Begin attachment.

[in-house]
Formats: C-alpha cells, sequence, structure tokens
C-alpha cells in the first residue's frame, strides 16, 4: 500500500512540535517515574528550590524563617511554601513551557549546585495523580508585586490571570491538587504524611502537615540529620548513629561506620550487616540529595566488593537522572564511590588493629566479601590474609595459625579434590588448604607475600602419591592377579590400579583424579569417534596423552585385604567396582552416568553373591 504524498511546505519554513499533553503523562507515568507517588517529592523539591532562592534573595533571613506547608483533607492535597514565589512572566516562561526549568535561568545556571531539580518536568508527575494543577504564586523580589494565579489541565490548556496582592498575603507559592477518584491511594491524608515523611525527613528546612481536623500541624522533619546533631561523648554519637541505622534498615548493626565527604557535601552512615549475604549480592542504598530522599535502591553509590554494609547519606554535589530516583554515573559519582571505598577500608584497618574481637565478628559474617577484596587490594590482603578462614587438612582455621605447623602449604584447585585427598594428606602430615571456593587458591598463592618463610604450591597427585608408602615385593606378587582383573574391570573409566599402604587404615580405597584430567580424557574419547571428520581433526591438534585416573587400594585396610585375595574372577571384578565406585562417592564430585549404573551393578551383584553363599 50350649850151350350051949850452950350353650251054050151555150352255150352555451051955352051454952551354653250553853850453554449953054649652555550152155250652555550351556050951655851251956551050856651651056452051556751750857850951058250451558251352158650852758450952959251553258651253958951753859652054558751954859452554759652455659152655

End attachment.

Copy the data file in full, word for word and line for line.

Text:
[in-house]
Formats: C-alpha cells, sequence, structure tokens
C-alpha cells in the first residue's frame, strides 16, 4: 500500500512540535517515574528550590524563617511554601513551557549546585495523580508585586490571570491538587504524611502537615540529620548513629561506620550487616540529595566488593537522572564511590588493629566479601590474609595459625579434590588448604607475600602419591592377579590400579583424579569417534596423552585385604567396582552416568553373591 504524498511546505519554513499533553503523562507515568507517588517529592523539591532562592534573595533571613506547608483533607492535597514565589512572566516562561526549568535561568545556571531539580518536568508527575494543577504564586523580589494565579489541565490548556496582592498575603507559592477518584491511594491524608515523611525527613528546612481536623500541624522533619546533631561523648554519637541505622534498615548493626565527604557535601552512615549475604549480592542504598530522599535502591553509590554494609547519606554535589530516583554515573559519582571505598577500608584497618574481637565478628559474617577484596587490594590482603578462614587438612582455621605447623602449604584447585585427598594428606602430615571456593587458591598463592618463610604450591597427585608408602615385593606378587582383573574391570573409566599402604587404615580405597584430567580424557574419547571428520581433526591438534585416573587400594585396610585375595574372577571384578565406585562417592564430585549404573551393578551383584553363599 50350649850151350350051949850452950350353650251054050151555150352255150352555451051955352051454952551354653250553853850453554449953054649652555550152155250652555550351556050951655851251956551050856651651056452051556751750857850951058250451558251352158650852758450952959251553258651253958951753859652054558751954859452554759652455659152655